Result; one Jubilee which runs like it should. A drop of lubricating oil and its all finished. Jubilee promoted from the "cond" box to the "runners".
- Nigel
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Nigel Cliffe,
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wrote:

Ebay now? :-)
Jim.
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Jim Guthrie wrote:

Think I need to build a seller record first. Right, who wants an old bacolite Kodak Brownie 126 roll film camera with slight light leak when last used over 25 years ago.....
Anyway, don't Ebay buyers pay more for "original" rather than properly modified ? So, my fitting of a crew, repaint to LMS maroon livery and chassis mods will bring the price down :-(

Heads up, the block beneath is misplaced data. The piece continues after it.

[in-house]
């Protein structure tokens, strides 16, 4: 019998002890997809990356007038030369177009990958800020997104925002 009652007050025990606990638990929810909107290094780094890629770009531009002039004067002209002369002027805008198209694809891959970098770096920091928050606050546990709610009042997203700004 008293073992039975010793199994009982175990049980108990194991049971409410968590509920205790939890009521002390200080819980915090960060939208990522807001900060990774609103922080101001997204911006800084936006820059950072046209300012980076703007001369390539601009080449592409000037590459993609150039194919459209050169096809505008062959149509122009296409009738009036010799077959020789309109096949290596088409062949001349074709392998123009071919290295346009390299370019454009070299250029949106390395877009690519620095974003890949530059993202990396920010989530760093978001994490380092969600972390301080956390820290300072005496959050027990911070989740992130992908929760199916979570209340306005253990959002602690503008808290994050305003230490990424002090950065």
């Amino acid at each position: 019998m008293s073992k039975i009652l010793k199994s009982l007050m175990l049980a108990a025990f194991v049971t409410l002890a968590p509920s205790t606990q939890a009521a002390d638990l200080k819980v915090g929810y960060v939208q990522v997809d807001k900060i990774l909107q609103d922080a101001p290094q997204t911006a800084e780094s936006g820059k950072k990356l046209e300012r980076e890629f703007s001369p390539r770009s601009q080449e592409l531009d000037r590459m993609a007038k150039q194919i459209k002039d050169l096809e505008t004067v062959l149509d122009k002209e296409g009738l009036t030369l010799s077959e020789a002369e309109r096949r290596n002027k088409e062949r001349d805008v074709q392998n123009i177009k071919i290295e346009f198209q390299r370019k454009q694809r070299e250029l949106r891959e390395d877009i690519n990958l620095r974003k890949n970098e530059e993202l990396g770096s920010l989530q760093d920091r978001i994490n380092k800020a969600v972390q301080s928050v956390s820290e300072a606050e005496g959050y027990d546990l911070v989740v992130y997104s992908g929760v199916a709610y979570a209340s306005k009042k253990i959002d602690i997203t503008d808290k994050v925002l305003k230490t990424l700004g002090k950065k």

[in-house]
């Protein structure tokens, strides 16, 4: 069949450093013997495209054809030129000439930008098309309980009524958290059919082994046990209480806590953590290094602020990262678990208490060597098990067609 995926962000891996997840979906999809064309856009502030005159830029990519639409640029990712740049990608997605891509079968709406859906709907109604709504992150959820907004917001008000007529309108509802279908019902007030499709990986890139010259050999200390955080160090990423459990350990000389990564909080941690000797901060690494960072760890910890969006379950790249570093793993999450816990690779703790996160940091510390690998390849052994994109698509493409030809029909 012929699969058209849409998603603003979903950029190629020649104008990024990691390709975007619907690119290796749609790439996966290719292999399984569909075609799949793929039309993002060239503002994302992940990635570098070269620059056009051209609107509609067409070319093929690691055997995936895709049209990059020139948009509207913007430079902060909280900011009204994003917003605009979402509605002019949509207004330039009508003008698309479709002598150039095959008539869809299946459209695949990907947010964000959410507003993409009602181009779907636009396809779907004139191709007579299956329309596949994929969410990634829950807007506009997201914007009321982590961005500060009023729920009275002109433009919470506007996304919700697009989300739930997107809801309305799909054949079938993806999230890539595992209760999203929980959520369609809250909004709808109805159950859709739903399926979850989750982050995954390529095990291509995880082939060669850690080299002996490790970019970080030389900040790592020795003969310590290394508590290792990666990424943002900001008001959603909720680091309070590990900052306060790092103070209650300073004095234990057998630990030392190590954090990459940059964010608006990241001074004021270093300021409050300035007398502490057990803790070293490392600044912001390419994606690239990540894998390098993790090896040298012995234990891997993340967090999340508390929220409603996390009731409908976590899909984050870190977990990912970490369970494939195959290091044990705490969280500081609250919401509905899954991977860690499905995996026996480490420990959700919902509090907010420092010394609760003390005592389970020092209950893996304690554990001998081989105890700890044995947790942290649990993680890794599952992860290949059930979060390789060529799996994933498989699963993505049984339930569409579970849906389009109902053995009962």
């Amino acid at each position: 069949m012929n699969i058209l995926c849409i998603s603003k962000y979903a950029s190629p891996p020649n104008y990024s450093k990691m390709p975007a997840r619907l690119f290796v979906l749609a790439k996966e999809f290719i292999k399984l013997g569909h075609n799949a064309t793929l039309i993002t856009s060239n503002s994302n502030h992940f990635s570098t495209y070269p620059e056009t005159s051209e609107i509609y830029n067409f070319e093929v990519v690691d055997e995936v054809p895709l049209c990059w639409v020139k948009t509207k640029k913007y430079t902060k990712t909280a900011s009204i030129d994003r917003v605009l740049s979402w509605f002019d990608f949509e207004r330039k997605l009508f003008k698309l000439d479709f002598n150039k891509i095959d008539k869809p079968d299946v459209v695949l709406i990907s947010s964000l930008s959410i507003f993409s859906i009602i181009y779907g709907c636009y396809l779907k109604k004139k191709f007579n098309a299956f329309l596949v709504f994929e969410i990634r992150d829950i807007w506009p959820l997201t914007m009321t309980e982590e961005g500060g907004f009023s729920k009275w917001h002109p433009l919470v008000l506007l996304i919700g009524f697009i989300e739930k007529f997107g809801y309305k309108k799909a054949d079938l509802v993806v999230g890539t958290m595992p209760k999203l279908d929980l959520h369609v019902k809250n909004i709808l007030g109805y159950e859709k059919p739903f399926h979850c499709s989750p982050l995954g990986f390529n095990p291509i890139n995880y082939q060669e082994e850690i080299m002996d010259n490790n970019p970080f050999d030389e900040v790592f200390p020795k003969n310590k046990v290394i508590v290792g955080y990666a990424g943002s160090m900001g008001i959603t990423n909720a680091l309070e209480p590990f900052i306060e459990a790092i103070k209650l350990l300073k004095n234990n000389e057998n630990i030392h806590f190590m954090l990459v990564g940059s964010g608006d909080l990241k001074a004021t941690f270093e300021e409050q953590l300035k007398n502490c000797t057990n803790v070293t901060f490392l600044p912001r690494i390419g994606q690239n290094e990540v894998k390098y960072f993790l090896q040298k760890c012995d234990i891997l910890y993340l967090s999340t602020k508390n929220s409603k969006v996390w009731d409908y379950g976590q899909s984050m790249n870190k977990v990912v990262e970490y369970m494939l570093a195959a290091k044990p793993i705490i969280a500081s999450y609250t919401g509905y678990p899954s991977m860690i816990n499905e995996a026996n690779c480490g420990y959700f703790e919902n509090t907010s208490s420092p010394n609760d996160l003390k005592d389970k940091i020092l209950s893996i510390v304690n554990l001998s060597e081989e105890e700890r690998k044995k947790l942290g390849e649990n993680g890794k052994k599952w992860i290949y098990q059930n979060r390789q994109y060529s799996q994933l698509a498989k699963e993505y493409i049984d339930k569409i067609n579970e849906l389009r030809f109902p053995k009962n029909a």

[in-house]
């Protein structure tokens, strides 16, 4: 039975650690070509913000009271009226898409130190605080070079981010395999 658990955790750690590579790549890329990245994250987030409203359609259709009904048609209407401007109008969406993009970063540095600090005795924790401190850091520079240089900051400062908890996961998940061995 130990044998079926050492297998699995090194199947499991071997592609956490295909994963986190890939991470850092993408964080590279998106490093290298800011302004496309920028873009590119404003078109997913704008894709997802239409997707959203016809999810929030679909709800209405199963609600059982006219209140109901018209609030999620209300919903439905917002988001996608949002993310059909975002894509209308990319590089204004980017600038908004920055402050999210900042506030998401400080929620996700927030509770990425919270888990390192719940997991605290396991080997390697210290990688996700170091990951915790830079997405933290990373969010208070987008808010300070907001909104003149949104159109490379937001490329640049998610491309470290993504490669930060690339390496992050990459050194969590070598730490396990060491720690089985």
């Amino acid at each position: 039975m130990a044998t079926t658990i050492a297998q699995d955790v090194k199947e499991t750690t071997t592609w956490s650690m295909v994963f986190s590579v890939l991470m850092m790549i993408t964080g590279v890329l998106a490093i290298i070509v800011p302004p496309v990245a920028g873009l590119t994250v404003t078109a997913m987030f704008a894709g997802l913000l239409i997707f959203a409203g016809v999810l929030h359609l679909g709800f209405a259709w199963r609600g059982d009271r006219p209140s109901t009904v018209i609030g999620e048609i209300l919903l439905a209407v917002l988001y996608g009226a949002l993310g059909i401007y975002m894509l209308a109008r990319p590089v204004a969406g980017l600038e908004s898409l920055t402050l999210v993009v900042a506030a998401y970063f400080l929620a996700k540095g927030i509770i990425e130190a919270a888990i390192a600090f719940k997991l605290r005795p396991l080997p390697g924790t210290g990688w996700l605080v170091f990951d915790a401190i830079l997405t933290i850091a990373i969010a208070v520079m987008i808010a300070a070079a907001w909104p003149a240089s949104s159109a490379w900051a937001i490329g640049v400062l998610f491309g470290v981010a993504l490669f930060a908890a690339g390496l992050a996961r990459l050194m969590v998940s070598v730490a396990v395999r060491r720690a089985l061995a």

- Nigel
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lovely article mate - nothing is unfixable!
thanks
Steve

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Ditto, what I like most though is not that folks are still capable of producing this kind of work but that they are willing to share the fruits of thier labours (don't go getting big-headed though Nigel).
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All the best,

Chris Wilson
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Thanks Nigel. The discussion on Jubilees got me thinking about perhaps acquiring some N gauge locos to brighten up the winter days, and I went for a browse on the Farish web site.